corners like many anime TV shows do.
Here everything is animated with great care taken to make sure
character designs and the actual movements are believable and realistic. The battle at the end was particularly
impressive with the fighters running, jumping, and dodging attacks
was falling and blood was flying. An
impressive looking piece of animation.
The 1.78:1 1080p/AVC encoded image looks great, even for an
animated movie. The lines are very
tight, even in the fine details, and the colors look solid and bright. Usually the big explosions and spectacular
special effects make a film exciting to watch.
The opposite is true with this movie.
Here it's the small things that make this film look so good. The faint, circular, rainbow the briefly
appears around a sword as the tapered edge reflects the light for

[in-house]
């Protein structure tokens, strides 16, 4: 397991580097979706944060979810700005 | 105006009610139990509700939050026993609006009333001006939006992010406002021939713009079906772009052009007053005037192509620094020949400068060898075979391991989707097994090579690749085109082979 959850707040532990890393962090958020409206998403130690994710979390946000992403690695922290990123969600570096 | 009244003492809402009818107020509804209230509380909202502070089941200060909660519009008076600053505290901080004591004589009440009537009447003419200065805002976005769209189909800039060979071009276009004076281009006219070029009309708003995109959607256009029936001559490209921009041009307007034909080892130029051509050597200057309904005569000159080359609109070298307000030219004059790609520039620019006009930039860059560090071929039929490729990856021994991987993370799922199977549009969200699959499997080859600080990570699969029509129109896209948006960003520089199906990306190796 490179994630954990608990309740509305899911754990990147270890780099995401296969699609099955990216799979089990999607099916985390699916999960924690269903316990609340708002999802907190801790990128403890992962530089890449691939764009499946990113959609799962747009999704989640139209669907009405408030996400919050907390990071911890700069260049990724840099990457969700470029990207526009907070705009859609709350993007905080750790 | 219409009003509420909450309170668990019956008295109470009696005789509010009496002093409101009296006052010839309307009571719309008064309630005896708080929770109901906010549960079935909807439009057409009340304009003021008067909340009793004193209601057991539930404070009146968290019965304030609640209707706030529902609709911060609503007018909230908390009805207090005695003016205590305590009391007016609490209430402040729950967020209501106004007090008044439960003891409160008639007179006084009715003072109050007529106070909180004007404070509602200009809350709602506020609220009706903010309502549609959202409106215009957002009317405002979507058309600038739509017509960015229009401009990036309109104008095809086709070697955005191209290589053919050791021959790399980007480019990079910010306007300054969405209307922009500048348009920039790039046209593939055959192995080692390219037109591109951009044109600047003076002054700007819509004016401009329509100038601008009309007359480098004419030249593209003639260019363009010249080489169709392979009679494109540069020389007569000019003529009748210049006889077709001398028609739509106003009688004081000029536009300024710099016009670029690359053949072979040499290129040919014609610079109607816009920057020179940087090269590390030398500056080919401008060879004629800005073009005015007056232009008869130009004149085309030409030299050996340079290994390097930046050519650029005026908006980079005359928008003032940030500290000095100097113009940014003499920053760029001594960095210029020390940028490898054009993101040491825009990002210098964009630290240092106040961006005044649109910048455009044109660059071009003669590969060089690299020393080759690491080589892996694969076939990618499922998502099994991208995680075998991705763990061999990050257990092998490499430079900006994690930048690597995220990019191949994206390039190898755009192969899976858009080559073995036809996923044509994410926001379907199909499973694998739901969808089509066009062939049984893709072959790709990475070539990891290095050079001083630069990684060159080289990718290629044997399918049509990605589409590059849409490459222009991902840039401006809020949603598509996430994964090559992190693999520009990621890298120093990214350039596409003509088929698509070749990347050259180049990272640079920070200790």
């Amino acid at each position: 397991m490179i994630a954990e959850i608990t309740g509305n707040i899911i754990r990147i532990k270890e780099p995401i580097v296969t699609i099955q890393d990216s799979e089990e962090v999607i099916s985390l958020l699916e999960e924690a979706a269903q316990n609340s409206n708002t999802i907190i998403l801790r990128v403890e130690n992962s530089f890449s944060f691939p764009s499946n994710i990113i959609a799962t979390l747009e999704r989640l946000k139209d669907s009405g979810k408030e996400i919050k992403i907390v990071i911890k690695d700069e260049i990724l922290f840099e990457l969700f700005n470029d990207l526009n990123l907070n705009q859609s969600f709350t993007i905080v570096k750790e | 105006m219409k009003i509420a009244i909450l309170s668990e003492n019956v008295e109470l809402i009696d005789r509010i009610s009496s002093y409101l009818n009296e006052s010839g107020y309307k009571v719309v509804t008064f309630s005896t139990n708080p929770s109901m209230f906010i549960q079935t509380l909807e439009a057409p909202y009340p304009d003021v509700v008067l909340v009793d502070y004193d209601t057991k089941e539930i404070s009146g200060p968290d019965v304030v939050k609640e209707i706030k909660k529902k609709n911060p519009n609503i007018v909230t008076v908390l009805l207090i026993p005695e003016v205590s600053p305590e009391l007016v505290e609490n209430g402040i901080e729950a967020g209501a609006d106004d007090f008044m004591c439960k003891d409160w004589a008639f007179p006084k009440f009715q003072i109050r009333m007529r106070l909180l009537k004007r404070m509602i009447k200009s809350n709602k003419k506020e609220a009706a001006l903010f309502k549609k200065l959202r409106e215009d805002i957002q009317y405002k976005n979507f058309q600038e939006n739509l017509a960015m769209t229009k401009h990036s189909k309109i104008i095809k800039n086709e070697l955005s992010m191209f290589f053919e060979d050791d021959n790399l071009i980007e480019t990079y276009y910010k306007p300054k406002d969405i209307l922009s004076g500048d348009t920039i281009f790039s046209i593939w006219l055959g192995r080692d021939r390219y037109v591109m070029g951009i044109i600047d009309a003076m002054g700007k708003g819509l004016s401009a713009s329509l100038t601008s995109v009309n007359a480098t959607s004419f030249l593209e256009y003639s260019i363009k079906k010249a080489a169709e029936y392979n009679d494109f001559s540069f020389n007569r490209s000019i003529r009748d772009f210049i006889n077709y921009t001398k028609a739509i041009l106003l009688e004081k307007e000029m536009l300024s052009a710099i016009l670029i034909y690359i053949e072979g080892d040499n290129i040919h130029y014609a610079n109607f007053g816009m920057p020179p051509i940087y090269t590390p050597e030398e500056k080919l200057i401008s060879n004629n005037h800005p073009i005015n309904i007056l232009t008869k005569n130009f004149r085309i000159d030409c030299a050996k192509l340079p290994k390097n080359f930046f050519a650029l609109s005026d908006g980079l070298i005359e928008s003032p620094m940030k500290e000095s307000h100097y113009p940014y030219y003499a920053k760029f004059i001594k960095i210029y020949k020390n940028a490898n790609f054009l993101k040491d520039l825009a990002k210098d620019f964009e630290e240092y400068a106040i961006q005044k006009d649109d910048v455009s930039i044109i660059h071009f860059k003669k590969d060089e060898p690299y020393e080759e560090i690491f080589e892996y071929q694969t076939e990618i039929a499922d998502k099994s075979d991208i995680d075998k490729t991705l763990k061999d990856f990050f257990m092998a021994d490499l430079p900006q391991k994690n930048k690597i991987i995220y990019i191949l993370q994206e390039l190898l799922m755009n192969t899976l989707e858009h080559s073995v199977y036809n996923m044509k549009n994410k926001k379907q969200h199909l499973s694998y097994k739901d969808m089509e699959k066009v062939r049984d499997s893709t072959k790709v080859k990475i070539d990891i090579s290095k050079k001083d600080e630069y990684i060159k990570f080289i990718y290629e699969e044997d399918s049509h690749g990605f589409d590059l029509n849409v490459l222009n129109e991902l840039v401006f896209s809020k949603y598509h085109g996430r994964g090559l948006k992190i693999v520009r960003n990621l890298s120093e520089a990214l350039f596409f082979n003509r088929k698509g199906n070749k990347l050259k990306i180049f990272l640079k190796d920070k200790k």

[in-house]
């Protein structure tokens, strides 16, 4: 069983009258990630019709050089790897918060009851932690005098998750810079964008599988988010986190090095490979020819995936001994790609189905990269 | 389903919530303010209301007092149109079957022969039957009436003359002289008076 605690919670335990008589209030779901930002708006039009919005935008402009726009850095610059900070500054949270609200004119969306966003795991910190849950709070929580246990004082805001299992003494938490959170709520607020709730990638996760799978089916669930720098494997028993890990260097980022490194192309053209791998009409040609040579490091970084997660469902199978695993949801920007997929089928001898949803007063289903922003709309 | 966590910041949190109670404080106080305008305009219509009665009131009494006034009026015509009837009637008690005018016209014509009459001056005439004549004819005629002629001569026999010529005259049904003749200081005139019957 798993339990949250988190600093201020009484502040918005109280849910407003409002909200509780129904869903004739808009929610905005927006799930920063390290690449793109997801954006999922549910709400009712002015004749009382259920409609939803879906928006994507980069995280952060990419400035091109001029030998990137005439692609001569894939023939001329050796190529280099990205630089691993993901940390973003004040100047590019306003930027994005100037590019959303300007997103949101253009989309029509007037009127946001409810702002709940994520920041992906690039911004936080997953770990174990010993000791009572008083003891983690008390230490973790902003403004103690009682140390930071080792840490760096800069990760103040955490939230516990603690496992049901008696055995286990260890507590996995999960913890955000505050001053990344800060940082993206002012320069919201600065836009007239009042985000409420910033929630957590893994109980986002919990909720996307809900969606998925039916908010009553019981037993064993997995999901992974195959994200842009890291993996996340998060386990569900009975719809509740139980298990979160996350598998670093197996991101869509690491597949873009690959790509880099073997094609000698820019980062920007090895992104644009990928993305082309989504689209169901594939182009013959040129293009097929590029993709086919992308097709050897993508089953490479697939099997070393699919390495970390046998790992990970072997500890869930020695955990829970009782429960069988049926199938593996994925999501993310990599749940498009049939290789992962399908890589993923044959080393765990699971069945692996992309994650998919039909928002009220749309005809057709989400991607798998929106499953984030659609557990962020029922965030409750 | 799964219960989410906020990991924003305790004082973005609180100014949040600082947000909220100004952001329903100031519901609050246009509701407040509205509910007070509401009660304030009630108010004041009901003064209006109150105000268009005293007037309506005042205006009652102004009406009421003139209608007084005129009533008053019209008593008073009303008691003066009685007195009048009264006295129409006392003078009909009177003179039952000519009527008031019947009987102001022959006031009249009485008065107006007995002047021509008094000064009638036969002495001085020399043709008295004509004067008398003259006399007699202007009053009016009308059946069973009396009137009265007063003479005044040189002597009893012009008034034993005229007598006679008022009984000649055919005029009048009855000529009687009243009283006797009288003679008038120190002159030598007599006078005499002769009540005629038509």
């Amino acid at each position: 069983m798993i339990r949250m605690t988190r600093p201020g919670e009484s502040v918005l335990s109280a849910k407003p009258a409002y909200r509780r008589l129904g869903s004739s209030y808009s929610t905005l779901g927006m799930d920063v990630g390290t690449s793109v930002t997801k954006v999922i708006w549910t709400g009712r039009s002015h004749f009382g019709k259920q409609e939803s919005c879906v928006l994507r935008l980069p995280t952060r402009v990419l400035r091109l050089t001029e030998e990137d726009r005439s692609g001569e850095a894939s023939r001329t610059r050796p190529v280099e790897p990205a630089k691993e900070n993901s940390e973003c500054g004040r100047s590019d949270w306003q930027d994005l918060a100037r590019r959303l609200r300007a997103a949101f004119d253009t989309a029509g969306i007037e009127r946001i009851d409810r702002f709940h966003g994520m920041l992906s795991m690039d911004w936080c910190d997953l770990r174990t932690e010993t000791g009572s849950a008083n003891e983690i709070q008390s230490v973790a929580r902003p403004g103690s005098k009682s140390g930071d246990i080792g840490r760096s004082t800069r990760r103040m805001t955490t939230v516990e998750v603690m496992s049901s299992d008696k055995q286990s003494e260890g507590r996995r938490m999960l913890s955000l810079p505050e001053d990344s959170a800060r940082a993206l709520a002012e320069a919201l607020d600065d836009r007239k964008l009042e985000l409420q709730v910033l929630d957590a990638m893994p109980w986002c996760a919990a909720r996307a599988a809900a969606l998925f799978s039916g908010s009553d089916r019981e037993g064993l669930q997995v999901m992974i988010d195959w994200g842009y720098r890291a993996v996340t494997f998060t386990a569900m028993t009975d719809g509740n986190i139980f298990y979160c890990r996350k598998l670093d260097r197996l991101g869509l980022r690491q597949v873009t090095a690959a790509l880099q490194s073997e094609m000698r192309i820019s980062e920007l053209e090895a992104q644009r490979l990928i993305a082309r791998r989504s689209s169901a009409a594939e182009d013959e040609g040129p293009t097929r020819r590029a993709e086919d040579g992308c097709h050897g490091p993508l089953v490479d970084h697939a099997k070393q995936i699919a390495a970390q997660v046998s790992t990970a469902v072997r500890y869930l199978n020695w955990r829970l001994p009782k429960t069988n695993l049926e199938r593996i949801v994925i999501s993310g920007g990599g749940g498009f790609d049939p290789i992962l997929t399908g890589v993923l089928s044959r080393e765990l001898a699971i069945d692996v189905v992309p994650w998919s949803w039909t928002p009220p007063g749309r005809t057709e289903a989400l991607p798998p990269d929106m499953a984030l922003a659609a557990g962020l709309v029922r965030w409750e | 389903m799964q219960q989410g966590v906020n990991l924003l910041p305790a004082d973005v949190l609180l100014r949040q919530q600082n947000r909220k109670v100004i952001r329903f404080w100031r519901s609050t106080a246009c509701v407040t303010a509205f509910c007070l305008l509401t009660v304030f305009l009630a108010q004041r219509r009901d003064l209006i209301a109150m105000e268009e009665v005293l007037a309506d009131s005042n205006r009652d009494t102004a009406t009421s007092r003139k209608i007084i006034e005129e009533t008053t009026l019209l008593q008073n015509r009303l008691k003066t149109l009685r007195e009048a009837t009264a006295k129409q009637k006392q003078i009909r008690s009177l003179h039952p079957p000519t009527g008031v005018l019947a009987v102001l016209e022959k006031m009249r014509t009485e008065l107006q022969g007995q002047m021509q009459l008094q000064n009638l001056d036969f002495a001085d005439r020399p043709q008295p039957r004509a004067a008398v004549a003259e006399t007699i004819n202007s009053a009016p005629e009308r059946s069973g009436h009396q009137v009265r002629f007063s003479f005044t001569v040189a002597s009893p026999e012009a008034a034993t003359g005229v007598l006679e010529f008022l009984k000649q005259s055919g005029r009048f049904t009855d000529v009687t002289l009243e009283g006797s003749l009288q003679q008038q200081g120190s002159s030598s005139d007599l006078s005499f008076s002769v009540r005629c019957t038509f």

the way a drop of blood soaks into the snow.
This Blu-ray disc reproduces all of that with a high amount of
and that really helps to bring the movie to life. I
was on the lookout for digital defects, but
did not notice any aliasing, blocking, or banding.
All around a good liking movie.
Like the video, the audio is top notch. This
disc offers the viewers a choice between
the original Japanese soundtrack and an English bud.
I screened the film with the Japanese track
and spot-checked the English one. From
the first scenes where the young boy and his master are running through
forest viewers know that they're in for a sonic treat.
The full soundstage is used, with the sound
of Kotaro running coming from the front speakers and the harsh panting
master coming from the rears. The audio